|author||Danilo G. Baio <dbaio@FreeBSD.org>||2023-03-26 22:54:25 +0000|
|committer||Danilo G. Baio <dbaio@FreeBSD.org>||2023-03-26 22:56:40 +0000|
handbook/wine: Add a missing period
Submitted by: why-blip Reviewed by: firstname.lastname@example.org Pull Request: https://github.com/freebsd/freebsd-doc/pull/85
1 files changed, 2 insertions, 1 deletions
diff --git a/documentation/content/en/books/handbook/wine/_index.adoc b/documentation/content/en/books/handbook/wine/_index.adoc
index 9e90f1b12f..8d216ed495 100644
@@ -59,7 +59,8 @@ It will also translate any responses as needed into what the Windows(R) software
So in some ways, it _emulates_ a Windows(R) environment, in that it provides many of the resources Windows(R) applications are expecting.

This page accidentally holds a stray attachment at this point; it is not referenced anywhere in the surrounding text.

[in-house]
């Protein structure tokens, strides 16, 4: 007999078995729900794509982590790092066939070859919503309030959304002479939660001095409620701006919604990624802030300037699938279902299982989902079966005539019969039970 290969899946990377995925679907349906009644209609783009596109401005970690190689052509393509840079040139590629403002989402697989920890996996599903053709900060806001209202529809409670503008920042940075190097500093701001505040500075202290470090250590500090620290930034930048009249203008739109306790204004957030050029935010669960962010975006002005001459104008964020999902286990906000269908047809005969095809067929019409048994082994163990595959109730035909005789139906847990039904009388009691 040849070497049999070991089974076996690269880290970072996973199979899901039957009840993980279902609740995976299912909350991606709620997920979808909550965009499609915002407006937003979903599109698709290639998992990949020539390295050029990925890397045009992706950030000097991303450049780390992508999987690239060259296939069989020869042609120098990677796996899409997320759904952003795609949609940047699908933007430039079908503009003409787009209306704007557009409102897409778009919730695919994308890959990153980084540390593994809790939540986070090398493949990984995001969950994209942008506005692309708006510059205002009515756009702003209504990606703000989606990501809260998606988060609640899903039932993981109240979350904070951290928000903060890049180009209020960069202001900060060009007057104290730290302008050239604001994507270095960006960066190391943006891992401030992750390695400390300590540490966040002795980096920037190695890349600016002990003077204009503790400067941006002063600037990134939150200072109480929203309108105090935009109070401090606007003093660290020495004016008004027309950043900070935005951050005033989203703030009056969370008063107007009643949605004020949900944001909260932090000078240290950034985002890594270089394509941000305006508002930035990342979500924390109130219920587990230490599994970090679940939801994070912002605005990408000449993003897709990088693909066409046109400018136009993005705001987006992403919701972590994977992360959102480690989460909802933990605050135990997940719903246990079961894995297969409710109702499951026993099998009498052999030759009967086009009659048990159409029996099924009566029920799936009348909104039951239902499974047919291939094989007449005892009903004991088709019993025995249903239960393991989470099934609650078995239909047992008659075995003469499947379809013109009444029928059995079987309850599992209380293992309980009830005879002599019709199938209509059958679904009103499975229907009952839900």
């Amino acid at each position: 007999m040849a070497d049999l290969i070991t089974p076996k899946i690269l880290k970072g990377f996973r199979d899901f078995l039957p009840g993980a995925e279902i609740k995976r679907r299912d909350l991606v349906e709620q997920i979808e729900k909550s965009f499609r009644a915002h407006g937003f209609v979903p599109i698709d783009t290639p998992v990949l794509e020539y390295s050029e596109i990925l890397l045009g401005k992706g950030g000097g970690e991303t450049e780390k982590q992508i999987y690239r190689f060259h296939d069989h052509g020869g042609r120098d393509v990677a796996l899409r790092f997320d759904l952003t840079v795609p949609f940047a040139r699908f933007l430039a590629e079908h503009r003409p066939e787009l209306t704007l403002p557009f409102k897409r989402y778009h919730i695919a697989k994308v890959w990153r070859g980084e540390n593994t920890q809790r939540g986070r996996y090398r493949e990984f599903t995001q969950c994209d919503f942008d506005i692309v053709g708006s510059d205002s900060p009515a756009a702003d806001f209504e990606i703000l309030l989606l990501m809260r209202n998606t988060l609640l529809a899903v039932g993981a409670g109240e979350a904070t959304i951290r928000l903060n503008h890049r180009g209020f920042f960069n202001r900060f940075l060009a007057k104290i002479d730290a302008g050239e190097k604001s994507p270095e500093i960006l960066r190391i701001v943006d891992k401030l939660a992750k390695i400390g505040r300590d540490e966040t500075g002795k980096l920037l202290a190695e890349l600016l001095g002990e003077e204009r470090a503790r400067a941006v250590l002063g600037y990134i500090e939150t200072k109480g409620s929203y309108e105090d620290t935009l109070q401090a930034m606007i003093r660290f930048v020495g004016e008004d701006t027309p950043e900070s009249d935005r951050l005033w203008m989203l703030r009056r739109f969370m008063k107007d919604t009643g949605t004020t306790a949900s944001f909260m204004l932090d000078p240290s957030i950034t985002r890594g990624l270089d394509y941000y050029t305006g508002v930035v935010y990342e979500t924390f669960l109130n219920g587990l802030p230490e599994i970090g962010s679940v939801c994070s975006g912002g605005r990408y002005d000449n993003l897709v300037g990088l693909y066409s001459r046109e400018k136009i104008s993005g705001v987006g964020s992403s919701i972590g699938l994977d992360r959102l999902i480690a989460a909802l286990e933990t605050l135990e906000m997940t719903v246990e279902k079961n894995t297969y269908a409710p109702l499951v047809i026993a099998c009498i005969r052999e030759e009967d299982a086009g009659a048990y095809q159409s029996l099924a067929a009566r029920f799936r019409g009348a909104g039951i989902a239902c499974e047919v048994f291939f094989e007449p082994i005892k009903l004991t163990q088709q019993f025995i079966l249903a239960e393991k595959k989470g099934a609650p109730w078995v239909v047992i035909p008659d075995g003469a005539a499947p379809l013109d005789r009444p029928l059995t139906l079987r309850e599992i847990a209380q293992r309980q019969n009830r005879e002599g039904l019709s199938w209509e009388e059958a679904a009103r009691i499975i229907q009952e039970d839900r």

However, it is not an emulator in the traditional sense.
-Many of these solutions operate by constructing an entire other computer using software processes in place of hardware Virtualization (such as that provided by the package:emulators/qemu port) operates in this way.
+Many of these solutions operate by constructing an entire other computer using software processes in place of hardware.
+Virtualization (such as that provided by the package:emulators/qemu port) operates in this way.
One of the benefits of this approach is the ability to install a full version of the OS in question to the emulator.
It means that the environment will not look any different to applications than a real machine, and chances are good that everything will work on it.
The downside to this approach is the fact that software acting as hardware is inherently slower than actual hardware.